"`Even though a whole lot of traits--including IQ--have been shown to be highly heritable, much of the effect of genes may come from the way genes seek out good environments,'' said study lead author William T. Dickens of the Brookings Institution in Washington, DC.
Seemingly small environmental triggers play a large--if changing--role in influencing an individual's IQ. In what the researchers suggest is a snowball effect, a person who is perhaps only slightly more genetically "gifted'' than average may have easier access to social and work situations that involve higher-than-average degrees of intellectual stimulation.
"The foraging gene makes an enzyme called PKG, which is found in the fly as well as in most other organisms, including humans. When faced with a nutritionally adverse environment while growing up, the levels of the enzyme dropped in flies,"says Sokolowski. "This told us that the foraging gene listens to its environment."Transgenic manipulations of PKG levels altered darting exploration in well fed but not nutritionally deprived flies.
The research team included James Burns, a CIFAR junior fellow in Sokolowski's lab, U of T EEB professor Locke Rowe and EEB post-doctoral fellow Nicolas Svetec, as well as colleagues from the University of British Columbia and the Universit√© Paris-Sud. The findings are reported in the paper "Chronic food deprivation in early life affects adult exploratory and fitness traits"in the October 16, 2012 issue of the Proceedings of the National Academy of Science.
The papers in the volume are authored largely by CIFAR researchers, and comprise a multidisciplinary collection of research into fields from molecular genetics, evolutionary biology and neuroscience, to social and behavioural science, epidemiology and social policy -- as well as the emerging field of epigenetics, which investigates deviations in a gene's ability to produce its products (e.g. RNA, protein) caused by mechanisms other than changes in an organism's underlying DNA sequence.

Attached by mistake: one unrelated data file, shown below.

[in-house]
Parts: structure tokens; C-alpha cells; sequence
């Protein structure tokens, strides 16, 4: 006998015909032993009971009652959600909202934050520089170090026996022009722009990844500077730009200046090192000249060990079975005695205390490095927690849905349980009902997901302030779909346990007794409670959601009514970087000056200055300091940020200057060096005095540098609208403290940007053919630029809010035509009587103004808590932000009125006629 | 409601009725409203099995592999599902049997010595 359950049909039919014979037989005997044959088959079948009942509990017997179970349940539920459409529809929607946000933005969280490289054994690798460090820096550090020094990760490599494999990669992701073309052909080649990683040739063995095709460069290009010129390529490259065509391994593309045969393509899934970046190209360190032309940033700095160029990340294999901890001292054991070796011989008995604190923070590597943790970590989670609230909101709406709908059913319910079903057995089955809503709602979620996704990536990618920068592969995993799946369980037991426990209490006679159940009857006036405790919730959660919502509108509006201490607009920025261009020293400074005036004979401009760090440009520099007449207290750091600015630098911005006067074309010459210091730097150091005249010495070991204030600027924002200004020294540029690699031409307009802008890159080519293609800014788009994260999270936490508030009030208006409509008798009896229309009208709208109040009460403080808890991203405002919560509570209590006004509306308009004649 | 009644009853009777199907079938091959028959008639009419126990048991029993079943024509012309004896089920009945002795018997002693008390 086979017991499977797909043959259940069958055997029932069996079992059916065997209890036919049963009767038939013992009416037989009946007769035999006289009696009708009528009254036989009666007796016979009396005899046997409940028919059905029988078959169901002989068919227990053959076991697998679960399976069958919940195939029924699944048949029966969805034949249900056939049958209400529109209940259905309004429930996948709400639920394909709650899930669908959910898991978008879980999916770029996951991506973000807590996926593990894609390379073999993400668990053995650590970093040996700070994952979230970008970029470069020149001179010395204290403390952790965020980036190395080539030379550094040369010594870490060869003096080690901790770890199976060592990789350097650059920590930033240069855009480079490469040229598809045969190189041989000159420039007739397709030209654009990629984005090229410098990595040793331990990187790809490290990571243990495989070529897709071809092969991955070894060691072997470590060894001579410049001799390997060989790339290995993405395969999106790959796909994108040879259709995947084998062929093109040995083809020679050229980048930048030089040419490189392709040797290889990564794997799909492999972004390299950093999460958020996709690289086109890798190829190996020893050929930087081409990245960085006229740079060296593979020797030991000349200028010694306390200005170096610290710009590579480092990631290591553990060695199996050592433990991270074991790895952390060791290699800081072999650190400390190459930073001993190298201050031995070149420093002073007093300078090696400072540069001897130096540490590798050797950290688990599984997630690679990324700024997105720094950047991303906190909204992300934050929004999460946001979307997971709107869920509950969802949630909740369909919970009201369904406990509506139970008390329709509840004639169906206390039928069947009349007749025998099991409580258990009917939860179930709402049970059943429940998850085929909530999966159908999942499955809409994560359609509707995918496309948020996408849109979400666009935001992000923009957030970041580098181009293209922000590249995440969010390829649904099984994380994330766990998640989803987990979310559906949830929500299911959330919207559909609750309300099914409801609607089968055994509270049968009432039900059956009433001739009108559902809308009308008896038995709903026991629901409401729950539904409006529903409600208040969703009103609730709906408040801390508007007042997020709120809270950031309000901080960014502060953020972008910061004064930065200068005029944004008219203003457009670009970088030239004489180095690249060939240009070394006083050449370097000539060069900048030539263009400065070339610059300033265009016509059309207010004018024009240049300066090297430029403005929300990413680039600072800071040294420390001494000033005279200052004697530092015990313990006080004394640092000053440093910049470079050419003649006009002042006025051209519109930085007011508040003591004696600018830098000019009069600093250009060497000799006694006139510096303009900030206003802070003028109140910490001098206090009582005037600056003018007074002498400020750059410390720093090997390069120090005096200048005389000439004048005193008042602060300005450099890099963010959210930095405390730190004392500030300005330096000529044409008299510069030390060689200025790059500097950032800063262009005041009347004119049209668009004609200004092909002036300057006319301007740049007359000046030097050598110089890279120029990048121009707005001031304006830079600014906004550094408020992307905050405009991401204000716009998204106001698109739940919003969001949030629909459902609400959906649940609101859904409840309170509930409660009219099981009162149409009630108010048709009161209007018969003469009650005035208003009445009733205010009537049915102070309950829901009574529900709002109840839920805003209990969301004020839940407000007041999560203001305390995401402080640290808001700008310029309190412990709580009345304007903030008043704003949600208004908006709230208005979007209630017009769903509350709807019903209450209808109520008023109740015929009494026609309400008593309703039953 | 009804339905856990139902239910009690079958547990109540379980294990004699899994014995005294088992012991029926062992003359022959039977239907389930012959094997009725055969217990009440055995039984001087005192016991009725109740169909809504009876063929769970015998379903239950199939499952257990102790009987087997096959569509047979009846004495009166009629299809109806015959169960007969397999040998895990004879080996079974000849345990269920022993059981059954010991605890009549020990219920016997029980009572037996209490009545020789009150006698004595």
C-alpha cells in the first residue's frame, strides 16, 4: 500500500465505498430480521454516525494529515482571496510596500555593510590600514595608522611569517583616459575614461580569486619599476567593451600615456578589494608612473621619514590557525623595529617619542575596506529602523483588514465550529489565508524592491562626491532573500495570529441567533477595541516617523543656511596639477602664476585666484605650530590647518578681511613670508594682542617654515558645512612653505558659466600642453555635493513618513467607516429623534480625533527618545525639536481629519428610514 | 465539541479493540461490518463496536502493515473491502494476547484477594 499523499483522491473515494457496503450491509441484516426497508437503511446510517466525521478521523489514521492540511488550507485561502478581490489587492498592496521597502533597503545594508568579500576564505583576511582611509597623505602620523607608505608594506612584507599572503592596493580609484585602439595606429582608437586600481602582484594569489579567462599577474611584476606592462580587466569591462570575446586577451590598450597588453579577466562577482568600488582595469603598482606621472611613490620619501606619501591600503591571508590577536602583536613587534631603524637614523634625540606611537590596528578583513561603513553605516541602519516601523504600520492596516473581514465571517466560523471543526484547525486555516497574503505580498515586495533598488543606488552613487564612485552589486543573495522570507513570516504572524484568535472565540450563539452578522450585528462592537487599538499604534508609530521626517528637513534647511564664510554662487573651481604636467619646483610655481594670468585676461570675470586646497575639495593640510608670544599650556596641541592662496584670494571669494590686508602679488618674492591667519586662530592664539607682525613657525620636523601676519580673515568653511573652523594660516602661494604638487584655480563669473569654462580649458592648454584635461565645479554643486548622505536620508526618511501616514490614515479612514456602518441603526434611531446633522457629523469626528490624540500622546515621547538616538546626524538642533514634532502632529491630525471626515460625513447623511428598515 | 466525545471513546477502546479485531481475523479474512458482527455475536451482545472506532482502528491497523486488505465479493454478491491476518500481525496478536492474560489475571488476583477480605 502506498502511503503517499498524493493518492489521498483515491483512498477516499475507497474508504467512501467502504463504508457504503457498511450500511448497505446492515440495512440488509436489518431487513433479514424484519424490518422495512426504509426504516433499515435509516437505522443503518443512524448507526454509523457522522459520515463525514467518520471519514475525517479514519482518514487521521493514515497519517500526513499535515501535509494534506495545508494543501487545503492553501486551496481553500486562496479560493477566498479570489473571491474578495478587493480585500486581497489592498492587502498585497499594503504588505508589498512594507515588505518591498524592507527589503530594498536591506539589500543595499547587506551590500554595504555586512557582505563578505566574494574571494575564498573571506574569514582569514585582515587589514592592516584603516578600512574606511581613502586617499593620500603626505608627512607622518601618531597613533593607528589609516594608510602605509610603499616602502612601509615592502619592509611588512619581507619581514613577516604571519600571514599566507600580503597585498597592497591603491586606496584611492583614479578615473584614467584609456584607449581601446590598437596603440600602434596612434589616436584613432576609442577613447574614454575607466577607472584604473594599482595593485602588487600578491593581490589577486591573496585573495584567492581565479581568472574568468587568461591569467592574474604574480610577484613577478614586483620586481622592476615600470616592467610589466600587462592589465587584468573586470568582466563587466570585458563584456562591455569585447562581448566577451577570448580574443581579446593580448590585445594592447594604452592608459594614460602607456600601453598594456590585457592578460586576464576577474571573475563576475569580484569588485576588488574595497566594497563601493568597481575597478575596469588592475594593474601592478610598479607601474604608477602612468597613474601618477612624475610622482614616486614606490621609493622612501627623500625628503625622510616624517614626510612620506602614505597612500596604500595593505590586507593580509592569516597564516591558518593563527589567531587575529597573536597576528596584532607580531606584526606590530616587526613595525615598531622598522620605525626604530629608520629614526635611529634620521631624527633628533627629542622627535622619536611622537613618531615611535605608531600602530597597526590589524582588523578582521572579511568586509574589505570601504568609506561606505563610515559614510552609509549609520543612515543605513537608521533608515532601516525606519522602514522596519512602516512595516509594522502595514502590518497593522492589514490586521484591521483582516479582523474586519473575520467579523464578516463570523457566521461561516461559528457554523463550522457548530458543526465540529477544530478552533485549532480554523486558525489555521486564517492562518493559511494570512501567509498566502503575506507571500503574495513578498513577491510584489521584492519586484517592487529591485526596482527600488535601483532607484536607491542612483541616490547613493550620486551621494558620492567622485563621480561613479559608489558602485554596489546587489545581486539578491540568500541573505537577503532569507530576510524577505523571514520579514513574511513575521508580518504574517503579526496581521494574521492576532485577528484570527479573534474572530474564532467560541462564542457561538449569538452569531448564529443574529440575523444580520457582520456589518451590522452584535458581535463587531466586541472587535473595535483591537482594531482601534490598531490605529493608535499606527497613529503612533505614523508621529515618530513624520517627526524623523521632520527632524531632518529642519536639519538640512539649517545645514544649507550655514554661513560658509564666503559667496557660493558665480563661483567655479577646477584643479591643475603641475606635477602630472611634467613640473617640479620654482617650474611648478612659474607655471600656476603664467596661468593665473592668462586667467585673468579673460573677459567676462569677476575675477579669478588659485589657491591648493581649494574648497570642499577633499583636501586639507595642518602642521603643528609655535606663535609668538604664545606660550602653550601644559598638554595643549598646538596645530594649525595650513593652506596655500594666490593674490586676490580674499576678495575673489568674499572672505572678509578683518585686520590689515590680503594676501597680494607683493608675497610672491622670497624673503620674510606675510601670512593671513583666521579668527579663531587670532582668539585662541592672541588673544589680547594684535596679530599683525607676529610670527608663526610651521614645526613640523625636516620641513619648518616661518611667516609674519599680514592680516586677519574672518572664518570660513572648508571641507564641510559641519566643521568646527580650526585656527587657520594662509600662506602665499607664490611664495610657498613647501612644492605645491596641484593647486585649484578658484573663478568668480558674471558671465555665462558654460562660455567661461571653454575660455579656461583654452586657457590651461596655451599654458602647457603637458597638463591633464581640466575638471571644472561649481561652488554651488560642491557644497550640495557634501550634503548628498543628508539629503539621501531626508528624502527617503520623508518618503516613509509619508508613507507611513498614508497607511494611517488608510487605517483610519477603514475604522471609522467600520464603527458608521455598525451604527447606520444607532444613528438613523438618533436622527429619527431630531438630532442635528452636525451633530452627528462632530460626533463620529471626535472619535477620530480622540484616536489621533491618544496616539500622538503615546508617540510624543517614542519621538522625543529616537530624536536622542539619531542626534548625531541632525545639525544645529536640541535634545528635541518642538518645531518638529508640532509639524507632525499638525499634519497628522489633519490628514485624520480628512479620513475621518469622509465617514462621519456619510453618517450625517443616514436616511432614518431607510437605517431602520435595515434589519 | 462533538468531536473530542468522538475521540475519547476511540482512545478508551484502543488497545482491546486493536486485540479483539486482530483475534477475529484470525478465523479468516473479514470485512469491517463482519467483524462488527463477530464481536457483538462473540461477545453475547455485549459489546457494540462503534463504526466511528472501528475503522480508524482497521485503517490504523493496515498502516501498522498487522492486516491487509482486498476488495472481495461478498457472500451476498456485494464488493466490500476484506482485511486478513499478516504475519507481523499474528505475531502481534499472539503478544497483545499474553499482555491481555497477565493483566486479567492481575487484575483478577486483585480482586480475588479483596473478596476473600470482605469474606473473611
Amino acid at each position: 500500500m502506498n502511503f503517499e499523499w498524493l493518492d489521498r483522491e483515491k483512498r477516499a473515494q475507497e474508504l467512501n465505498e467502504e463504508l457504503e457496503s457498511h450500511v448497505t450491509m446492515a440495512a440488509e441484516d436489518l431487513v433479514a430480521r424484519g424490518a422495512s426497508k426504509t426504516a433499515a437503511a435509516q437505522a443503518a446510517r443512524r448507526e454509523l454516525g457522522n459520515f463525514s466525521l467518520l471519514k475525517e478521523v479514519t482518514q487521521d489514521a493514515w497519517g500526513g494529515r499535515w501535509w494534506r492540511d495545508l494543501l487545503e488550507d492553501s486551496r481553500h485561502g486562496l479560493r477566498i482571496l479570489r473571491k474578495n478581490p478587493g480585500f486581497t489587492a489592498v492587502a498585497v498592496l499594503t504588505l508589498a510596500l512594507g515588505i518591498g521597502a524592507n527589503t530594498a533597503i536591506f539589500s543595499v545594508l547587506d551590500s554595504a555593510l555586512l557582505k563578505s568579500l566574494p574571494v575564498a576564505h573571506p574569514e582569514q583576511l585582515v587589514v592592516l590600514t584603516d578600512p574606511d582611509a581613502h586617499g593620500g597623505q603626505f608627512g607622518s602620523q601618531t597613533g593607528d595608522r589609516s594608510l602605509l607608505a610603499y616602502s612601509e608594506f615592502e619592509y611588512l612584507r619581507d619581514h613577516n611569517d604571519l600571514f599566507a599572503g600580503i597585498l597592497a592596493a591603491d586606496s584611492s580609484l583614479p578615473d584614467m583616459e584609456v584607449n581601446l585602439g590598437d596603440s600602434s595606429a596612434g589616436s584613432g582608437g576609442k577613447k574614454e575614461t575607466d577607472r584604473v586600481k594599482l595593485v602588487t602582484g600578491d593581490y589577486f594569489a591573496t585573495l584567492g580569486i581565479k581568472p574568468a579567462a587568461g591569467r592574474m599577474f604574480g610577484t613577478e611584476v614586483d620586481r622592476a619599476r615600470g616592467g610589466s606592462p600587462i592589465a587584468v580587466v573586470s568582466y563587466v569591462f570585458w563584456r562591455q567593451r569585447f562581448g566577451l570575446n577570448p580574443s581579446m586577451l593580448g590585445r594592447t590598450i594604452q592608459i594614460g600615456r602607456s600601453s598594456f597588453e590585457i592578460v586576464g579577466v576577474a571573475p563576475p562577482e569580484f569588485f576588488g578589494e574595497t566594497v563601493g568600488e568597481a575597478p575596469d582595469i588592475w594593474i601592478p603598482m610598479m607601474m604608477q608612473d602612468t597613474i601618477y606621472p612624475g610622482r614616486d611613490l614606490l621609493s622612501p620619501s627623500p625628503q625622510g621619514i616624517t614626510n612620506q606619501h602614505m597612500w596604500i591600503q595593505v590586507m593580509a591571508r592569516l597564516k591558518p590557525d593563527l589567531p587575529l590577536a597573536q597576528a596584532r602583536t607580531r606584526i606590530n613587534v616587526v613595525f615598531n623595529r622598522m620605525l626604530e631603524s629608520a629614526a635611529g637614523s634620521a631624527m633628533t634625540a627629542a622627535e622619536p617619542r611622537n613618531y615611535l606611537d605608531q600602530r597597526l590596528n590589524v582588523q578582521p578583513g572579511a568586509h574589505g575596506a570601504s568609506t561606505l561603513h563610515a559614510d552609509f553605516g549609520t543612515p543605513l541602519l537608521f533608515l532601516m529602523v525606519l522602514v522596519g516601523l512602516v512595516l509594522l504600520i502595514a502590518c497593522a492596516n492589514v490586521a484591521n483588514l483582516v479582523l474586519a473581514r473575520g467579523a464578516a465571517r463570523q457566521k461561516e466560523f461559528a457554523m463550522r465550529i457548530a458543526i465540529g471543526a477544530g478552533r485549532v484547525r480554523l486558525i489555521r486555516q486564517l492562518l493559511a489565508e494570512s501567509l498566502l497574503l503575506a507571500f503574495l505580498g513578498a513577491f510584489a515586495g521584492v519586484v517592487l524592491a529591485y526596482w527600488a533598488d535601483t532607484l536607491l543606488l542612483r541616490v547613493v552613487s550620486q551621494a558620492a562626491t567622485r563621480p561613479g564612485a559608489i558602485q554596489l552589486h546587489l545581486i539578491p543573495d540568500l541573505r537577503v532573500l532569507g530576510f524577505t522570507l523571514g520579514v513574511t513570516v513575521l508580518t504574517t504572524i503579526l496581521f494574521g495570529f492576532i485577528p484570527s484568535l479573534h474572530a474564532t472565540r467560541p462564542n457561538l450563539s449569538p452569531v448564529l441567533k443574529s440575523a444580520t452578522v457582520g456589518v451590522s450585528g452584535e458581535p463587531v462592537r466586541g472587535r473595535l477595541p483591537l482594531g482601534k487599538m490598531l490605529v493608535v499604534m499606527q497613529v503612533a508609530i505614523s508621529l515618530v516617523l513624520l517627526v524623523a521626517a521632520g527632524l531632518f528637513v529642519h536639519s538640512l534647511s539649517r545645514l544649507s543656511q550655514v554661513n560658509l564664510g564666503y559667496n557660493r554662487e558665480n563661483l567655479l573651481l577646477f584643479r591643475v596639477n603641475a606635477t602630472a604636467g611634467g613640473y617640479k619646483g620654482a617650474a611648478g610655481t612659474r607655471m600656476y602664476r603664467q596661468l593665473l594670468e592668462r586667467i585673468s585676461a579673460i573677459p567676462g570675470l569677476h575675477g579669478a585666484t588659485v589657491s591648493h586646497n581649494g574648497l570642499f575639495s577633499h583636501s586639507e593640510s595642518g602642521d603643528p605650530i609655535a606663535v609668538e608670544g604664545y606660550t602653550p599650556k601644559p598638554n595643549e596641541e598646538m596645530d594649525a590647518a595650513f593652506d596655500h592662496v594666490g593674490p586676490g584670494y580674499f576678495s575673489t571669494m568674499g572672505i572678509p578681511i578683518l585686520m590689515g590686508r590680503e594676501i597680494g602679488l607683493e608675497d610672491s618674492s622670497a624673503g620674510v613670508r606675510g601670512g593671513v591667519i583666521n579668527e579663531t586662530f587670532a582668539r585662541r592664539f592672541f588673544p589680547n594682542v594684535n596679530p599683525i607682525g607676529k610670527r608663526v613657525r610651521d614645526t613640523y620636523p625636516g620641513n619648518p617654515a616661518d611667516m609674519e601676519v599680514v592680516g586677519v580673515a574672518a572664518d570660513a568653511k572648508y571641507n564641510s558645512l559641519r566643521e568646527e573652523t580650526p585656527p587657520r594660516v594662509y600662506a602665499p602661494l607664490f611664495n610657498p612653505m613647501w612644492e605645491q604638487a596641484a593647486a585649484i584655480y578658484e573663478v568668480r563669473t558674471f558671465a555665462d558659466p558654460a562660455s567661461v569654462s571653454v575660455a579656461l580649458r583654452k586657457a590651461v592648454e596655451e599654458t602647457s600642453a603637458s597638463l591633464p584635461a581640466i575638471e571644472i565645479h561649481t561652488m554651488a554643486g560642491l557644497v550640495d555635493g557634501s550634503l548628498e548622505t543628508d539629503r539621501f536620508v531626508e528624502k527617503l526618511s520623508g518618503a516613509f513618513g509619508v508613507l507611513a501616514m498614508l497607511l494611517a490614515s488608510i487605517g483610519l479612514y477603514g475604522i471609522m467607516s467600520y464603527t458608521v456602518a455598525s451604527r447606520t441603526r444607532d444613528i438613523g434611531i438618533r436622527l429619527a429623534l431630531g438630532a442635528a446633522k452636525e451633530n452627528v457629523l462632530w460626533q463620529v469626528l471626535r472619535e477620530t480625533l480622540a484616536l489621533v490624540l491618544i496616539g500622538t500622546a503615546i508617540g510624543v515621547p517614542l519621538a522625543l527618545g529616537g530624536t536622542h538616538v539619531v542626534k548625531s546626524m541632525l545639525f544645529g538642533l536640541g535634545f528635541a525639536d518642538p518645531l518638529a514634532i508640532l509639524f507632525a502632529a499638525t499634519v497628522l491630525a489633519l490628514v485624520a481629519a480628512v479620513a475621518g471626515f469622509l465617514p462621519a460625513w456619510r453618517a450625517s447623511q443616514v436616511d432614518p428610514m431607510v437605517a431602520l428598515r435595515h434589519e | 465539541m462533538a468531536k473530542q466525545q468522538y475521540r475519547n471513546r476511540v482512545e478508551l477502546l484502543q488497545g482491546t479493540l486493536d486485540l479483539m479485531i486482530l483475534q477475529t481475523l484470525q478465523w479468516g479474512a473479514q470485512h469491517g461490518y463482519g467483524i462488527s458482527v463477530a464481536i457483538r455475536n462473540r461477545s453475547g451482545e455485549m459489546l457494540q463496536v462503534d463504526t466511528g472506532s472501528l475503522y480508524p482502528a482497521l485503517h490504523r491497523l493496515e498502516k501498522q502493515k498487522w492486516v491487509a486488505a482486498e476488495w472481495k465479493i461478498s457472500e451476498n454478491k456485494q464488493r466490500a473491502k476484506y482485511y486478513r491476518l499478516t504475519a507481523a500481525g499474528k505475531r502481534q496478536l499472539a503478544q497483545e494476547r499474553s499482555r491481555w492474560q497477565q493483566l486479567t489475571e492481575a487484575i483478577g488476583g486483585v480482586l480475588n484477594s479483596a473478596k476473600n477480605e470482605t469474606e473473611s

The collection of papers in the volume sets out an emerging new field of the developmental science of childhood adversity, and changes conventional understanding of the early years of human life. Parenting skills may also come into play when understanding this phenomenon.
"This is the first volume of collected research to provide a substantial and comprehensive picture of the interaction between experience and biology in the early years,"says Sokolowski.
Children who succeeded in the face of adversity have more internal and external resources, particularly in the form of good thinking skills and effective parenting. Adversity does not seem to derail development unless key adaptive resources were weak, or impaired by the adversity itself.
Resilient children have a great deal in common with other competent children who have no more than the normative level of stress in their lives. They are good problem solvers, able to learn and pay attention. They are close to adults in their lives who provided warmth, age-appropriate structure, and high expectations for them.
"Developmental neuroscience is extraordinarily intricate and complex, and so by approaching this question from multiple angles we're able to reveal a convergence on a number of themes and set a clearer direction for future research,” said Sokolowski
Karen Foster is a holistic nutritionist, avid blogger, with five kids and an active lifestyle that keeps her in pursuit of the healthiest path towards a life of balance.